The temptation of a counter offer
Have you considered the possibility of a counter-offer?
Today’s market is very candidate/experience driven because the “baby-boomer” generation of >72 million workers is either in, or approaching its retirement years. The “X” generation follows and offers only slightly more than 40 million folks to fill those jobs. Whether your realize it or not, you are important to your current employer.
Now you’re excited aren’t you? “You mean, I might be able to stay in my current job and get paid what I was offered at a new position? Maybe even get a better title?” Yes, but before dancing off into the sunset, let’s talk about the caveats, shall we?
Statistical Realities: 60% of employees that accept a counter-offer are terminated within 6 months of accepting and 90% within 12 months. Why? From the company’s perspective a counter-offer is nothing more than a Band-Aid used to repair the damage you caused.
Questionable Loyalty: Whether you were going to a competitor or not, you announced your impending departure and now have questionable loyalty to the company. If they question your loyalty, how long do you think it will take them to begin the search for your replacement?
What has Changed?: For most of us the decision to even consider, more or less accept a new position comes with great consternation. Equally, we can generally point to a number of things that cause us to be dissatisfied in our current jobs. Our first responsibility is to discuss our unhappiness with our boss before looking at a new opportunity. If we have done that, what can they possibly change about our concerns when making a counter-offer? If you consider the total time that elapses between announcing your acceptance of a new job and receipt of the counter-offer, nothing could possibly have changed.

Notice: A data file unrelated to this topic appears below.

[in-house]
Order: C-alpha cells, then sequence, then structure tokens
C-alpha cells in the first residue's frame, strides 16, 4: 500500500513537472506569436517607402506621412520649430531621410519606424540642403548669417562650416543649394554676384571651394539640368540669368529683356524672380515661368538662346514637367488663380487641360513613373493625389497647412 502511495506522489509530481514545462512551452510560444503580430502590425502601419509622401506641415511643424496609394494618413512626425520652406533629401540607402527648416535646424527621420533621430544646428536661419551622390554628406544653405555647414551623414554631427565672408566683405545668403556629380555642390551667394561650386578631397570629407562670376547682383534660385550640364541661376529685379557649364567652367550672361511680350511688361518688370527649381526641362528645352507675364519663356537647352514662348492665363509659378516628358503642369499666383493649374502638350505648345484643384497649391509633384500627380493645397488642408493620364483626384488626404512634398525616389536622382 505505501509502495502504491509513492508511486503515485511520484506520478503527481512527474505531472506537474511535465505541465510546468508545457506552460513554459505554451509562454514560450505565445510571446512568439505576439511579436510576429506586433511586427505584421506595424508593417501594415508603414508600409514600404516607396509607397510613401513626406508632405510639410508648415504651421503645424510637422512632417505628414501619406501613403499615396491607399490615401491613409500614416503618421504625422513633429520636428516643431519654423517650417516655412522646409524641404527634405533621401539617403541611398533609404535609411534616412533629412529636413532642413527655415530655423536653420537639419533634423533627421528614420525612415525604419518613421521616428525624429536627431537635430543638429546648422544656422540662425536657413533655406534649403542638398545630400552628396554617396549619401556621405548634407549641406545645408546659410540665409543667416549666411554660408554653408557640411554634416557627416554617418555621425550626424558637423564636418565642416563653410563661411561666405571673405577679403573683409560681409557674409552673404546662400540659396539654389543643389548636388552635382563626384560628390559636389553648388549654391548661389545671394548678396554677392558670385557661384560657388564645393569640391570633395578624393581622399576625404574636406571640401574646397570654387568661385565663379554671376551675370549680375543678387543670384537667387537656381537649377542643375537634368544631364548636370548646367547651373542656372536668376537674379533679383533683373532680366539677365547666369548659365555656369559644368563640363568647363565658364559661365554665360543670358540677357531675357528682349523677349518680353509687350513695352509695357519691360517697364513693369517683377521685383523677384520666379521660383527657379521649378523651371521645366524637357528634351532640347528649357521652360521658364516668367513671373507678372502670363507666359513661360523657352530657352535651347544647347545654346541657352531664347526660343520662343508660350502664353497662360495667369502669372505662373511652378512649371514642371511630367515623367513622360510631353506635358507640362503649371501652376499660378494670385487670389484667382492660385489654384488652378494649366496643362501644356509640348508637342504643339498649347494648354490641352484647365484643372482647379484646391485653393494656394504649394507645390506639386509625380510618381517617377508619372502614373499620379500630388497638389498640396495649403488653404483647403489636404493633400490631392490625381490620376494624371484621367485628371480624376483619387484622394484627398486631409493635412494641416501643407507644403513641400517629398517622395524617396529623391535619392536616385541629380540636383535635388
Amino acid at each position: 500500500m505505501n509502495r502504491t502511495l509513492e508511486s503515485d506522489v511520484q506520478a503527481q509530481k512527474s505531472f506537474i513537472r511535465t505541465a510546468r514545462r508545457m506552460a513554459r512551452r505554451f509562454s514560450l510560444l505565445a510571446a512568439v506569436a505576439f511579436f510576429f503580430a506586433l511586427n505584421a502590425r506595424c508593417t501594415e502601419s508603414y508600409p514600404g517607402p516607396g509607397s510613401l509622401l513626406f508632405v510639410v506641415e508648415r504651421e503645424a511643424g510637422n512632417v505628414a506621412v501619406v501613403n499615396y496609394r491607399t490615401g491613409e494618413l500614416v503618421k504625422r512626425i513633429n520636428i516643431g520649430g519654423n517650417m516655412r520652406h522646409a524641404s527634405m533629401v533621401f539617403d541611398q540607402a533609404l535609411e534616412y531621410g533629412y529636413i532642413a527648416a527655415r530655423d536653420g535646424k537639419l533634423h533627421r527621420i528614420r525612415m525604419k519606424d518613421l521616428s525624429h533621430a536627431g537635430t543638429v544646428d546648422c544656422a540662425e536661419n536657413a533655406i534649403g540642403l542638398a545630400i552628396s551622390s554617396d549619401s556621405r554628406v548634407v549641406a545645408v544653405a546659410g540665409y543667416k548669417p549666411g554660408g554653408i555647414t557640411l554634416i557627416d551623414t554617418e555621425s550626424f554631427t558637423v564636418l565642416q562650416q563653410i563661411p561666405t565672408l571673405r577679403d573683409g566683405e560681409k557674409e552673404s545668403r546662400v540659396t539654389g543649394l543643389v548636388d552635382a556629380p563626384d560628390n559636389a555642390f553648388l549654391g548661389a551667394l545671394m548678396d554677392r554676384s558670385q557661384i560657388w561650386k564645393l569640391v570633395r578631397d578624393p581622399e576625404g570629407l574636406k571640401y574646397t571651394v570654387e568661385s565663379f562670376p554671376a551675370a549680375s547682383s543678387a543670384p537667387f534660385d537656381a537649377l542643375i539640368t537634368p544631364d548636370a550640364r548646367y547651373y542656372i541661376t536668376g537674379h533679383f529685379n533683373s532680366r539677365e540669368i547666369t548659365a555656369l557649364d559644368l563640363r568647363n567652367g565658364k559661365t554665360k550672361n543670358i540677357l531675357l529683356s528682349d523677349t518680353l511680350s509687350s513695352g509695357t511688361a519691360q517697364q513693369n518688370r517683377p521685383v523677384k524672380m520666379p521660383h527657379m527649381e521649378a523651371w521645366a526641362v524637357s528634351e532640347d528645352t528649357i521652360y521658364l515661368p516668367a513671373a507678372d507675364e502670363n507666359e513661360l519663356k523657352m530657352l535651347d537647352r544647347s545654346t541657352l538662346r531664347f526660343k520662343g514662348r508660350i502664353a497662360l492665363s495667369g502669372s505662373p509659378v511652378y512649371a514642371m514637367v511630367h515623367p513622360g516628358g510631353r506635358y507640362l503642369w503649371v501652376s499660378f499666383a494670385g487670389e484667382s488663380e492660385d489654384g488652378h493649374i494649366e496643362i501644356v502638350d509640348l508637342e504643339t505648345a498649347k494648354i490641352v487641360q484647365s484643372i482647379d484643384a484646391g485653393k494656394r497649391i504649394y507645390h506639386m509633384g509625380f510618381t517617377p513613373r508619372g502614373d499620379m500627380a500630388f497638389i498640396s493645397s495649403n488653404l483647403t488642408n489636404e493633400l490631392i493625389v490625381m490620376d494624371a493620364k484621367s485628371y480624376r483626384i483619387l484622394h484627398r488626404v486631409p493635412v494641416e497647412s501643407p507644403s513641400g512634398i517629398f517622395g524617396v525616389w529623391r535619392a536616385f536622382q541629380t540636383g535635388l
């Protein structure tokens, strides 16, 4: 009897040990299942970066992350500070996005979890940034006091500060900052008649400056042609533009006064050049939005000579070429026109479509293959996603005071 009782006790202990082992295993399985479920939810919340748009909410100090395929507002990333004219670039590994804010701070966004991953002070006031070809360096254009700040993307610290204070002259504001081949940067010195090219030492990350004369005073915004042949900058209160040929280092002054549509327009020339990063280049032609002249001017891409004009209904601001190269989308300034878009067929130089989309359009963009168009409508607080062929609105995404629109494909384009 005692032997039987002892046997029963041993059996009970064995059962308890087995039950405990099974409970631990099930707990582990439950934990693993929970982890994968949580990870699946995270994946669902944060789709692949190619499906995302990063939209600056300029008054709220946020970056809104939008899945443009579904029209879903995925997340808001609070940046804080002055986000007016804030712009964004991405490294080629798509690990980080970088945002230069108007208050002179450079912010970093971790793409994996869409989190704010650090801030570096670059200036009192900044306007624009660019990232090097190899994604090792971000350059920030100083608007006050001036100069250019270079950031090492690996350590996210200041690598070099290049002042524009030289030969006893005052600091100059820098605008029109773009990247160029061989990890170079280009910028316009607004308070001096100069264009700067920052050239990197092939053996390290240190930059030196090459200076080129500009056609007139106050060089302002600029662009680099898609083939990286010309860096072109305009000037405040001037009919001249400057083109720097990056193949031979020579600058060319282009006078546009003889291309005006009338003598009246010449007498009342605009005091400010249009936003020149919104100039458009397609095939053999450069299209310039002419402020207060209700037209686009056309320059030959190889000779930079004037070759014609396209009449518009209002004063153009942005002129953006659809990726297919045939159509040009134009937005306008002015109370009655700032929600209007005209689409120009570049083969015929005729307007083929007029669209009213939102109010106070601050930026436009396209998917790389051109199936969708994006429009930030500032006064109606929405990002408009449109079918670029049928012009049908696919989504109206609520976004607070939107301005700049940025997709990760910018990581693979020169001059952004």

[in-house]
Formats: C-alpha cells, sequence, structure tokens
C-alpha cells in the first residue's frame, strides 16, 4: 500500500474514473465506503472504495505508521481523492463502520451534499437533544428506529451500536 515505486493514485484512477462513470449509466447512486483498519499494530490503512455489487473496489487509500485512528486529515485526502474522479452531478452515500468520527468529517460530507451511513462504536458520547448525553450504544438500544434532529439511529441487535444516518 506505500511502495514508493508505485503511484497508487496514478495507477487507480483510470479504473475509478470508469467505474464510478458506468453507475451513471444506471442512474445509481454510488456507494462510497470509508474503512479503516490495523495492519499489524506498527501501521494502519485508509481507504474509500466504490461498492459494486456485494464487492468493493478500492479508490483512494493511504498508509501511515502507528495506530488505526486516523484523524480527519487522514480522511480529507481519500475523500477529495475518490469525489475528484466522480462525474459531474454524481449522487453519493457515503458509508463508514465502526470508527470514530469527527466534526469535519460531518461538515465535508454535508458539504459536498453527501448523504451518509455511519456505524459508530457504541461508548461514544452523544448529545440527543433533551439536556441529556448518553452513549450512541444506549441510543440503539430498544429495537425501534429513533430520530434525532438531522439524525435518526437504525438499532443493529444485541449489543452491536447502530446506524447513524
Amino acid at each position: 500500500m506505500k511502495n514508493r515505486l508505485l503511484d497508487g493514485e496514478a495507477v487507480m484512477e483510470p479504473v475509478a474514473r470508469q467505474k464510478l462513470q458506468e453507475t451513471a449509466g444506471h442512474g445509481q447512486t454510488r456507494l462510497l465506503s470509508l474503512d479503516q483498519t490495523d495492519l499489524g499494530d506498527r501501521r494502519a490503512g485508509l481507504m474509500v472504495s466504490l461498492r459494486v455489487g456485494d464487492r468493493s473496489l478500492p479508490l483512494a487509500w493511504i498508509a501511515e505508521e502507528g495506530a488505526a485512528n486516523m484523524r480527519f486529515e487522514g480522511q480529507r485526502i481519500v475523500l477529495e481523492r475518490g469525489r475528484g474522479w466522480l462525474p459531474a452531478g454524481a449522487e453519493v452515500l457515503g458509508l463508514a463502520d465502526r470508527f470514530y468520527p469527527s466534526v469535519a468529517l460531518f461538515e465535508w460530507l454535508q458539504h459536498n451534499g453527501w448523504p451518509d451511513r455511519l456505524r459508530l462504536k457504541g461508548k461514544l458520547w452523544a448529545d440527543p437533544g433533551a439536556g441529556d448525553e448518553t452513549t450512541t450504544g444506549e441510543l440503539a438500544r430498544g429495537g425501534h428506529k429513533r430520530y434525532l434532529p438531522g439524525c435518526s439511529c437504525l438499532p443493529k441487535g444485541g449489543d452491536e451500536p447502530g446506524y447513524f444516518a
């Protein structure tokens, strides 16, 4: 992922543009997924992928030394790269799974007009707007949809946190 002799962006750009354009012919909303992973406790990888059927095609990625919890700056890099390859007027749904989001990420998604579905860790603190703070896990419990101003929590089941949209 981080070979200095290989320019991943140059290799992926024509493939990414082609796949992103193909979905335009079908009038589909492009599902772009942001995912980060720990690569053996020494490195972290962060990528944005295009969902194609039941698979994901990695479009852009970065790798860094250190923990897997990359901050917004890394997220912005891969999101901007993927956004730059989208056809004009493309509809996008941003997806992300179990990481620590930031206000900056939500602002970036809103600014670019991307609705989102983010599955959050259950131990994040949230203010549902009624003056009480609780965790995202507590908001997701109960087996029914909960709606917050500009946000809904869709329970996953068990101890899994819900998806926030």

The Other Guys: You accepted the position offered by another company, have now decided that the offer wasn’t all that good to begin with and accepted a counter-offer from your current employer. If “the other guys” are competitors they simply do whatever is possible to make your name equate to mud within their organization. If they are a vendor, though the result won’t be obvious you have negatively affected the relationship. If your company is a supplier to them, you may have just cost your new/old employer the business. Regardless of whether any of these scenarios apply: you have burned a bridge that you might very well need later in life.
If you’re a candidate working with us right now, we have discussed counter-offers and the incredible risks they can bring. If you’re reading this as a visitor to our site, talk to us about why you would be better off letting us represent you to potential employers and what we know about the entire process.